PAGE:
The Museo Andes 1972 is dedicated to the Uruguayan Air Force Flight 571, which crashed in the Andes Mountains in 1972. The story is well-known since the survivors of a Uruguayan rugby team had to survive for 72 days in the high-altitude mountains with very little food and supplies. Eventually, they had to make the decision to consume the nearly-frozen remains of the other dead passengers. The museum was quite fascinating since the story of the crash and survival is shown and explained with many different exhibits. In addition, the museum also displays many different items that the survivors used in order to survive, such as the sleeping bag they fashioned from the remains of the airplane's seats. Unfortunately, no pictures were permitted in the museum, but of all the places I saw in Montevideo, this was probably my favorite place.
Of course, I did not just see Montevideo. In my original plan, I would have gone to different parts of the country, but because I was on a significantly tighter schedule than previously planned, I had booked a tour to take a day trip to the town of Colonia del Sacramento, which is a popular destination for many Argentines since the town is literally across the Rio de la Plata from Buenos Aires via a 50-minute ferry ride.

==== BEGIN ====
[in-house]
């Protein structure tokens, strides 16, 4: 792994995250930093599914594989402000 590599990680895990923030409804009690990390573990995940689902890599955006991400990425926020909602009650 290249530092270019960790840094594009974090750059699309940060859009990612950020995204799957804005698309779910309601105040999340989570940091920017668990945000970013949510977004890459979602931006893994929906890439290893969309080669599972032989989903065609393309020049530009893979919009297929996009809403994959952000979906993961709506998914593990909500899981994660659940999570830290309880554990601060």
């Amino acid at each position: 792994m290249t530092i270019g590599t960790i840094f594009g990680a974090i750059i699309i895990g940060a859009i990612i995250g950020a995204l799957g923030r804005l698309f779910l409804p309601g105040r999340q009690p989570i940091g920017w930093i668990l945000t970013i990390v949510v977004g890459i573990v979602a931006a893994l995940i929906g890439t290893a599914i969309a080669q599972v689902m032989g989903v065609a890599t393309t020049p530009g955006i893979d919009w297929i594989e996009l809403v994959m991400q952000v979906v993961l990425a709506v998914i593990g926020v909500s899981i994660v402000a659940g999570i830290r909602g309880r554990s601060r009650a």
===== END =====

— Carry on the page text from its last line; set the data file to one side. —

I had been told previously that Colonia del Sacramento was mainly a tourist town, but I was curious to see it since its historic center is a UNESCO World Heritage Site, and I always try to visit UNESCO sites whenever I am in a new country. The tour to Colonia del Sacramento was relatively simple and straightforward. After a short tour around the town by a guide, we were given a couple hours to explore the area on our own. I particularly enjoyed making my way up to the top of the lighthouse to take in the view since it provided a marvelous panoramic view of the surrounding area.
Ultimately, even though I only spent a few days in Uruguay and not the couple months I had originally planned on, I am definitely glad I got to visit. It is a country that I had always been curious about, and I finally got there. When it comes to the question of whether to relocate there, that requires a lot more research and more extended visits to really feel things out and see how things are done, but who knows? Anything is possible. Only time will tell on that one.
Please enjoy the gallery below. All photos were taken by me using a DSLR and an iPhone. The DSLR was not functioning properly because of the accident in Argentina, so the quality of some of the photos may not be as good.